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Methods to Teach ESL Students Patterns of Error

Writing Center tutors are trained to work from the top-down, from higher-order, “big picture” concerns to grammatical, sentence-level issues. However, English as a Second Language (ESL) students that frequent the Writing Center often have different expectations of what constitutes a productive consultation. Based on time constraints and the amount of exposure necessary for non-native speakers to internalize a foreign language, most ESL students that come for ‘drop in’ or single consultations at the Writing Center are focused on the task at hand – receiving feedback on an essay with an upcoming due date. They are less inclined to answer tutors’ broad questions about the abstract skills associated with the writing process or the greater focus of the paper because they recognize more specific errors in their writing that the tutor can fix quickly. ESL students often cite their misuse of verbs, colloquialisms and idioms, prepositions, and other mechanical errors as the greatest detriment to their writing. Larger discourse concerns are cited less frequently (Harris 215). Working with ESL students can prove especially difficult because tutors must balance their own expectations of what constitutes a successful consultation with the concerns of their ESL tutees.


  1. Teach ESL students how to self-edit, how to learn what their most frequent patterns of error are
  2. Take on the role of ‘cultural informant,’ recognize that students need to internalize the English language before they can express themselves using it
  3. Establish links between students’ native tongue and English

Frequent Errors:
1. subject-verb agreement, verb tense, verb forms, singular/plural errors, word choice
2. countable v. non-countable verbs – this is a lexical distinction that must be memorized
3. “s” inflection:

  • three different morphemes /s/, /z/, /ez/ in plural form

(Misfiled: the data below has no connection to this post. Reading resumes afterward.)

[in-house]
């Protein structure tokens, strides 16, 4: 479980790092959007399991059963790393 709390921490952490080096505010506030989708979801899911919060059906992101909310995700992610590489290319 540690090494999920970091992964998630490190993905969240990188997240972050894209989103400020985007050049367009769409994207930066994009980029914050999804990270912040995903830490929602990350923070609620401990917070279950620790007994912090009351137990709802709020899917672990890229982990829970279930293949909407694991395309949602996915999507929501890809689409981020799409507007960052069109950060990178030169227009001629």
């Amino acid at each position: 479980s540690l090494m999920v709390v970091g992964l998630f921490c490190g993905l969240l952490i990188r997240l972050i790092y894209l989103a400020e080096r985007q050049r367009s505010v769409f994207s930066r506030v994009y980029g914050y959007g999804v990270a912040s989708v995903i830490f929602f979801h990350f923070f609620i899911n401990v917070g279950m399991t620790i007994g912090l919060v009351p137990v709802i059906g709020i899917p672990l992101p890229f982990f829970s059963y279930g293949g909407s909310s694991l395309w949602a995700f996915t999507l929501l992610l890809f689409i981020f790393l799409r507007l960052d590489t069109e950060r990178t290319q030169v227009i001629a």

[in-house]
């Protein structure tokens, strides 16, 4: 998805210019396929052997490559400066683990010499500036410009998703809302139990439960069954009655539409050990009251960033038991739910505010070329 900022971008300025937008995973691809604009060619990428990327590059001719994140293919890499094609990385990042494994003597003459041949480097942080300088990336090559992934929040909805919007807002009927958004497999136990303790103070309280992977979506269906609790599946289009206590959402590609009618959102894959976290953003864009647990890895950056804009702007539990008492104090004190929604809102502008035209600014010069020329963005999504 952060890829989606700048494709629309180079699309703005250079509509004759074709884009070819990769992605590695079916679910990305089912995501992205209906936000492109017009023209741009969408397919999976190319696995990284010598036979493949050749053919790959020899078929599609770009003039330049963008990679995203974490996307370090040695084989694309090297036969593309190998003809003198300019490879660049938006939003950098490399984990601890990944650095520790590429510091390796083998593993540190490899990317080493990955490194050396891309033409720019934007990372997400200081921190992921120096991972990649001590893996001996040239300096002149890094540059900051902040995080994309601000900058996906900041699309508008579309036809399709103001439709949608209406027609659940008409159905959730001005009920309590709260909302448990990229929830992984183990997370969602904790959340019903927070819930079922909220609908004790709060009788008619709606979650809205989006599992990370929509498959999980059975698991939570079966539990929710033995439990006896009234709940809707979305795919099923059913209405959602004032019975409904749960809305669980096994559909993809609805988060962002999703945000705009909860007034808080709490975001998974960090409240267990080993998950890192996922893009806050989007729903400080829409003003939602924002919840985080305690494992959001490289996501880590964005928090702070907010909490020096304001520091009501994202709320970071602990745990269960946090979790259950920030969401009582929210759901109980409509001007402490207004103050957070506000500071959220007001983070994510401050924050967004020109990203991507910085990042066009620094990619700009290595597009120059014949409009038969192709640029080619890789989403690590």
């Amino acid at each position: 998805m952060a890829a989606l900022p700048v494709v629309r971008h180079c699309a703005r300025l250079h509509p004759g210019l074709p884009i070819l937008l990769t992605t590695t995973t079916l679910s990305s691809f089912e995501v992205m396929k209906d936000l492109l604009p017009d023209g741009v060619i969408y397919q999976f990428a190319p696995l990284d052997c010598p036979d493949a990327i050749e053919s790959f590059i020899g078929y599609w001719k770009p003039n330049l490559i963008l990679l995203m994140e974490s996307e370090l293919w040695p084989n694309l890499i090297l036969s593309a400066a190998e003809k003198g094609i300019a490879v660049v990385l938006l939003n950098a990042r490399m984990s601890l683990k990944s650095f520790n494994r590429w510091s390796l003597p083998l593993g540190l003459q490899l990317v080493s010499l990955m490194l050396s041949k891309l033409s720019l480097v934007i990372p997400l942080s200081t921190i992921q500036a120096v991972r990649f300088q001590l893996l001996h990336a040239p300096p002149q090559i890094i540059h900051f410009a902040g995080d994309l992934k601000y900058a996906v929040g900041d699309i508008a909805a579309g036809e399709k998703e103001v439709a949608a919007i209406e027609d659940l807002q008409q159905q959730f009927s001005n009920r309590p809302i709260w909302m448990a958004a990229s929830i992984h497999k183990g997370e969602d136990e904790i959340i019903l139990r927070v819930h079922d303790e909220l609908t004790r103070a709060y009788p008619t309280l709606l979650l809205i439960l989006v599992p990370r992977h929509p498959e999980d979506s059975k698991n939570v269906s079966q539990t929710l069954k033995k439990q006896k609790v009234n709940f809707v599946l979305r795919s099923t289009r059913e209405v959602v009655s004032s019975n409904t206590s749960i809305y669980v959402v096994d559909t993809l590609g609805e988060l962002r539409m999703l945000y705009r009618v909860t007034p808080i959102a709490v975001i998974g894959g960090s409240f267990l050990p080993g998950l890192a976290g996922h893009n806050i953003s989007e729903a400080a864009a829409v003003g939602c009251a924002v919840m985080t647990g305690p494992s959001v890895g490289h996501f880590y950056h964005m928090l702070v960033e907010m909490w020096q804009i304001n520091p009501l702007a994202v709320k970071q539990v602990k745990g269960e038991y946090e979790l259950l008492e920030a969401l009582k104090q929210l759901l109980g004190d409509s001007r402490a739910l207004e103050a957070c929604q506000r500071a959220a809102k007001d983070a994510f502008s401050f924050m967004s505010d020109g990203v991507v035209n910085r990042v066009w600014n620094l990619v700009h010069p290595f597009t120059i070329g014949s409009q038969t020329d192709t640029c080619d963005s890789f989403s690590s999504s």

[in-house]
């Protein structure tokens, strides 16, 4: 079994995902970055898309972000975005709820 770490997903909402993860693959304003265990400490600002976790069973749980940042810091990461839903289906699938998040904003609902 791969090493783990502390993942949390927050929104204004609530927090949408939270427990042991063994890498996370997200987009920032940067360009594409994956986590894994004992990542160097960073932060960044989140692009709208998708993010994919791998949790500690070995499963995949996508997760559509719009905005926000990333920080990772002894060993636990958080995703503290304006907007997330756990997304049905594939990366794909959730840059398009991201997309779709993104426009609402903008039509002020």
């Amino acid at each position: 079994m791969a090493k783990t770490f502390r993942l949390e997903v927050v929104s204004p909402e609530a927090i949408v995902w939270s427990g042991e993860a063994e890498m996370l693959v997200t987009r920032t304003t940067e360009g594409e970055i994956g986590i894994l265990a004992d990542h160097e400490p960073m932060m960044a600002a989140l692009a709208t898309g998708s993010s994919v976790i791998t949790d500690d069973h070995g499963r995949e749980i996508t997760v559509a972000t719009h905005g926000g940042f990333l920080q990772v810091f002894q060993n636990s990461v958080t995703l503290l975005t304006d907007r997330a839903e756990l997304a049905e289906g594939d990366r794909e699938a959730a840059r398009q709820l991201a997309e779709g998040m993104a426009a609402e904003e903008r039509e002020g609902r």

• some nouns have no formal singular v. plural distinction

4. use of articles:

  • use “the” when noun has been previously mentioned in the text
  Common Nouns   Proper Nouns
  Count Nouns Noncount Nouns definite by nature
  singular / plural   no articles needed
indefinite a(n) / none none none
definite the / the the none-‘

Consultation Strategies:
1. Talk with student before reading his/her essay, get a sense of English speaking ability
2. Read through entire essay first, don’t get caught up on sentence-level issues from the start
* In determining whether to tackle global or local levels, assess which are most confusing to the meaning of the text?

  • Do recognize the importance of sentence-level errors to clear expression of meaning

3. Ask writers to participate in reformulation discussions, repress your desire to give too much help

  • Take a directive approach, but use phrases such as, “Another way of putting it is…” or “Other phrases to use would be…,” to include the student in the

4. Repeatedly recognize students’ errors
5. Identify nature of types of errors, point them out within context

  • suggest that students keep track of collocations, either verbally or written
  • encourage students to identify their three most frequent errors
  • pay particular attention to subject-verb agreement, tense, and voice

6. Practice creative-writing in English as representative of a segment of the writing process, which is not meant to be revised/refined and should sound rough
7. Provide tutees with lists of ‘reporting verbs’ used frequently in academic writing (such as ‘suggest,’ ‘imply,’ ‘assert,’ ‘intends,’ etc.)
8. Provide tutees with examples of successful college-level writing in English
9. Give praise!

Additional resources:
Learner dictionaries:
Dictionary of Selected Collocations

Grammar references:
Longman Grammar of Spoken and Written English

Works Cited
Shanti Bruce and Ben Raforth. ESL Writers: A Guide for Writing Center Tutors
Muriel Harris, “Cultural Conflicts in the Writing Center: Expectations and Assumptions of ESL Students” (Sourcebook 206-219)
Myers, Sharon A. “Reassessing the ‘Proofreading Trap’: ESL Tutoring and Writing Instruction” (Sourcebook 219-233) \\